Ulster CEO Shane Logan ready to meet new challenge

Shane Logan, Chief Executive Ulster Rugby (right) with David Humphreys
Shane Logan, Chief Executive Ulster Rugby (right) with David Humphreys

Ulster Chief Executive Shane Logan admitted he was as surprised as everyone else that the club’s director of rugby, David Humphreys, is to leave the province to take up the same role with English Premiership side Gloucester.

Humphreys became Director of Rugby at Ravenhill in 2008 after a successful playing career with the province.

The 42-year-old made 162 apperances for his club and enjoyed success in wining the European Cup, Celtic Cup and Celtic League title.

On Saturday Ulster dropped a bombshell to fans when they confirmed the former Irish outhalf was to leave the club - something which had come as a surprise to everyone.

Logan said: “The speed at the end was certainly a surprise however we have been discussing David’s options and career plans ever since we started working together four and a half years ago.

“What we have set out to do is move Ulster forward on all fronts, that we win much more, that we are highly competitive at the top end, that we create a legacy, that we have players coming through, that we have world class facilities, coaches and strength and conditioning and medical and we’re quite away on to achieving that plan.

“What that means is like any organisation that is successful your people with be attractive to other organisations and it is the same in any business.”

“I certainly know David has been approached by others in the past so we knew this time would come a little bit more quickly than we thought.”

A search for a successor will begin but Logan feels it is there is no rush in making a decision.

“We’re going to recruit. We are going to take a look at our three to five year strategic plan and see where there are some gaps and do our plan better.

“We will go into the market as soon as we have a clear and well defined idea of what it will take to deliver the plan.

“The first thing to do is identify the qualities and functions that we want, the second thing is to conduct a search and the search will be what is best in the world.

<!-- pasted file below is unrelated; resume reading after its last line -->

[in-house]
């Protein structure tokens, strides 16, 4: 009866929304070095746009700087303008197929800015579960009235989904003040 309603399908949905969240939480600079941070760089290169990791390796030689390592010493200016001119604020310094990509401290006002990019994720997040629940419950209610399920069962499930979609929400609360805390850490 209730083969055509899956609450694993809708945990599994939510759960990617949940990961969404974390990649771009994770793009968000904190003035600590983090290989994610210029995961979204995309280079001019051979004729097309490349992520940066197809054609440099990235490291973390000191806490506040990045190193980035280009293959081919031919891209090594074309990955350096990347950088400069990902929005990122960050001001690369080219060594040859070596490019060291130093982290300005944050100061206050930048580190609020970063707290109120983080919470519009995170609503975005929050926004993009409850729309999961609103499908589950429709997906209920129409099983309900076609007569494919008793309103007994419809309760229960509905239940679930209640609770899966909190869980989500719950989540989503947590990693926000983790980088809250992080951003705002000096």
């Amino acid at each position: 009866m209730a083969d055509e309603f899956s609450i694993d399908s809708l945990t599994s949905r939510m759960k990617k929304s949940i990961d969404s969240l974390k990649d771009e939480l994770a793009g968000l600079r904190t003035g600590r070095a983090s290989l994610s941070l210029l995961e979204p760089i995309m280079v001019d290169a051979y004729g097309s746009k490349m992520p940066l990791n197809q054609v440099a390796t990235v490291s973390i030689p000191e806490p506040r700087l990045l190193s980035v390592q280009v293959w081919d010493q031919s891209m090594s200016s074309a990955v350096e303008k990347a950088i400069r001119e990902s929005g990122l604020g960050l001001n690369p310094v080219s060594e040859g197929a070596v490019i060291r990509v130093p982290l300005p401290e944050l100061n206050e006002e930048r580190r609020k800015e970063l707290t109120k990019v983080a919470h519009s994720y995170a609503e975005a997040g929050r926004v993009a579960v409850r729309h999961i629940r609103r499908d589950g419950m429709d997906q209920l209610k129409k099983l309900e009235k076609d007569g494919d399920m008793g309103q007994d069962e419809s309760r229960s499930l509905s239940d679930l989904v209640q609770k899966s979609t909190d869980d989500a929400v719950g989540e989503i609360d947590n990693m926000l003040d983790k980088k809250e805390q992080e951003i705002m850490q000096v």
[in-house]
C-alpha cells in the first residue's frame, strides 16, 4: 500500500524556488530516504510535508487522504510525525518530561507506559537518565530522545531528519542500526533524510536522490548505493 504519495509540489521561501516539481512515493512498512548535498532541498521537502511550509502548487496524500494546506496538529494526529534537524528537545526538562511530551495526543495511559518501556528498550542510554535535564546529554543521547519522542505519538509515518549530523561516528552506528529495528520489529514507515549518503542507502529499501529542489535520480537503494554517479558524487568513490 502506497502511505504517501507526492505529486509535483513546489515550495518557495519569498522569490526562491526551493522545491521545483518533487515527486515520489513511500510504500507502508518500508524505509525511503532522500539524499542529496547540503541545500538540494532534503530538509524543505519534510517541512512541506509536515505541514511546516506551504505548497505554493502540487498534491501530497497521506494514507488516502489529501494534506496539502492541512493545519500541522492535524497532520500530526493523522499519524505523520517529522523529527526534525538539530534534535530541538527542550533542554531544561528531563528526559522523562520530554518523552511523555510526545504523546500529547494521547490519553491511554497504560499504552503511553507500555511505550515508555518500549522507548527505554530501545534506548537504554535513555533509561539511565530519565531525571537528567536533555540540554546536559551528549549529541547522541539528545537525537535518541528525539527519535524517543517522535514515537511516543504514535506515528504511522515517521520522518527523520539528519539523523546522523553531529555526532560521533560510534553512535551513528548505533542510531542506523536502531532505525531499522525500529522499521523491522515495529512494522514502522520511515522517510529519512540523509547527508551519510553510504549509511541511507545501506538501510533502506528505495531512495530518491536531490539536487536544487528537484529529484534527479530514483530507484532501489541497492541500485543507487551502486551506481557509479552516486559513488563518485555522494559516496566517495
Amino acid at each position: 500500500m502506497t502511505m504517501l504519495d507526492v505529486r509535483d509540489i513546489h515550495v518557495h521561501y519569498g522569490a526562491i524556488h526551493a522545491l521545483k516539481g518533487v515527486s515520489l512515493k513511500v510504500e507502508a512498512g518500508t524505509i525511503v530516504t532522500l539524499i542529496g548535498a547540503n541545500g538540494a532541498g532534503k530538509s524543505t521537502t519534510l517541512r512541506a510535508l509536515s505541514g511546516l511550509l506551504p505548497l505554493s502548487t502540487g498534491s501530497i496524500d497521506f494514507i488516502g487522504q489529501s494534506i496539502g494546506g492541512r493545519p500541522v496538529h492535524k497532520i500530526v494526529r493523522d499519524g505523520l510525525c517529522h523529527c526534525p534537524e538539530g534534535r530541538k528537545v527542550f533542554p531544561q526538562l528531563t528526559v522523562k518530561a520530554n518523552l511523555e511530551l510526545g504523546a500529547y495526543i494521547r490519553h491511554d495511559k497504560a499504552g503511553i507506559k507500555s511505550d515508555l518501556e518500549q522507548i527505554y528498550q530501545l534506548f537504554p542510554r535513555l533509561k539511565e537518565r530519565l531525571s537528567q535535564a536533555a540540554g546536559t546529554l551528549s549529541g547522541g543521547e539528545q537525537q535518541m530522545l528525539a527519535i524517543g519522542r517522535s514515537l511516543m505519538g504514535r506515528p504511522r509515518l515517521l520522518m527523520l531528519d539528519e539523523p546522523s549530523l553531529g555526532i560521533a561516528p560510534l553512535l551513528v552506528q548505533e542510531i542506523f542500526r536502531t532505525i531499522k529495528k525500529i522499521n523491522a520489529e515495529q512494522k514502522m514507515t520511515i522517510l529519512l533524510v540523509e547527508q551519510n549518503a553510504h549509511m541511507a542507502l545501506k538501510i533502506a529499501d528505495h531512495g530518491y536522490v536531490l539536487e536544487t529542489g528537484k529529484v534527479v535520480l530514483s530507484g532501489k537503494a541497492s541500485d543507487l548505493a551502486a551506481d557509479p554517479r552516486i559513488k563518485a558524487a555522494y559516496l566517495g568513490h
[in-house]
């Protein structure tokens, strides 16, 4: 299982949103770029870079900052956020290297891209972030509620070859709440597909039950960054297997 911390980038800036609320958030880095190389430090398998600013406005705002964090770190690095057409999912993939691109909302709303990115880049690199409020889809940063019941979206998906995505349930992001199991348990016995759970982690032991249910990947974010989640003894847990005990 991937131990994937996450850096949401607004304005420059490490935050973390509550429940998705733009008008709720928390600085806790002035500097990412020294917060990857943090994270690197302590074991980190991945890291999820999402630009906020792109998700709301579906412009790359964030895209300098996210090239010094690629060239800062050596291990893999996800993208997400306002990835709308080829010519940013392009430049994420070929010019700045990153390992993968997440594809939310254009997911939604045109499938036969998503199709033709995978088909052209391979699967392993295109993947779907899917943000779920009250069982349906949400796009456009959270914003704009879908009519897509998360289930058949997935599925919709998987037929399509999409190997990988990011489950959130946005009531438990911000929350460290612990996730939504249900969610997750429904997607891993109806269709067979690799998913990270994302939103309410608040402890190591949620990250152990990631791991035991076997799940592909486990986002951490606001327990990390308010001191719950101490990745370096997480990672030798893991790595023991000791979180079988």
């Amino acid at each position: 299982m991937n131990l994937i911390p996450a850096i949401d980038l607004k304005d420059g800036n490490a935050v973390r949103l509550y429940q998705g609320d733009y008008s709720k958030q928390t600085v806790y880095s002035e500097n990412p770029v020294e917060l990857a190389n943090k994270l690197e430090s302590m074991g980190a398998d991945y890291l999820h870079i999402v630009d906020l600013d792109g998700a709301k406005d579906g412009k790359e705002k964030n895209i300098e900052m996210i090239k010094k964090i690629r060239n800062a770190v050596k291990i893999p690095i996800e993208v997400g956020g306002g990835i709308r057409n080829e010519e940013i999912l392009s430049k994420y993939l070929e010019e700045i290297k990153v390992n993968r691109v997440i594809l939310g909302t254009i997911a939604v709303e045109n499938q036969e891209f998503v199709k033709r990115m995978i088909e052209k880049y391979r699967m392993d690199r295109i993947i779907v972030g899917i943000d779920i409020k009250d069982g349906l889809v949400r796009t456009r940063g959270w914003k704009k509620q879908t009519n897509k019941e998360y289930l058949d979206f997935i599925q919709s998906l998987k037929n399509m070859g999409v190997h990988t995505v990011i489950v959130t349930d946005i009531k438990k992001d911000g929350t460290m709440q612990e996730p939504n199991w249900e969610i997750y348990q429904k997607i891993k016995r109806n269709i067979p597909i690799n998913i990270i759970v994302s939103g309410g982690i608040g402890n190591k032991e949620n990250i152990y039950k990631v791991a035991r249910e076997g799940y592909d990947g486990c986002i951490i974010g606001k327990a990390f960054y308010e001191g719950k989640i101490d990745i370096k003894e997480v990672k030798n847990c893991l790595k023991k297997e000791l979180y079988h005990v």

“There is a lot of very good talent locally emerging quality of talent in coaching and leadership, there is very good talent in one or two players who have retired recently and there is good talent out there in the world so we will take our time and get the right fit and the best person.”

“The important thing is to do this right rather than quickly because we have a settled situation with a good production line of players of coaches we’re not in a desperate or close to it, we’ll take or time to make the right decision.”

Logan praised Humphreys contribution to Ulster.

“David has been here just over 20 years so he understands Ulster, he is committed to the cause, he has played top level football, his skills as a solicitor have been very helpful in contracts and negotiations, he brings a good appreciation of the game so all of those things have helped to move us forward.

“I’m grateful to the contribution David has made and we’ll we wish him all the best we will keep moving forward on our path which is one of improvement.

Logan believes it won’t be difficult to get a director of rugby to work with a coach in tandem.

“I think it’s the model that is used across many clubs. If you look at most of the Premiership clubs and the Super XV clubs they would have directors of rugby and a coaching structure under that.

“David has been a bit more back of house rather than front of house but that was because we needed to get some of the back of house foundations in place.

“We needed to get on production line of players we have 250 boys between 15-19 on really good quality programmes where as three or four years ago we had fewer than 30.

“The recruitment of players has been a part of it, the development of coaches and the development of a world class gym and other medical facilities.

“Now that we have those things moving and in many cases in place and we now need to look and see what we want over the next three to five years to keep us moving forward.”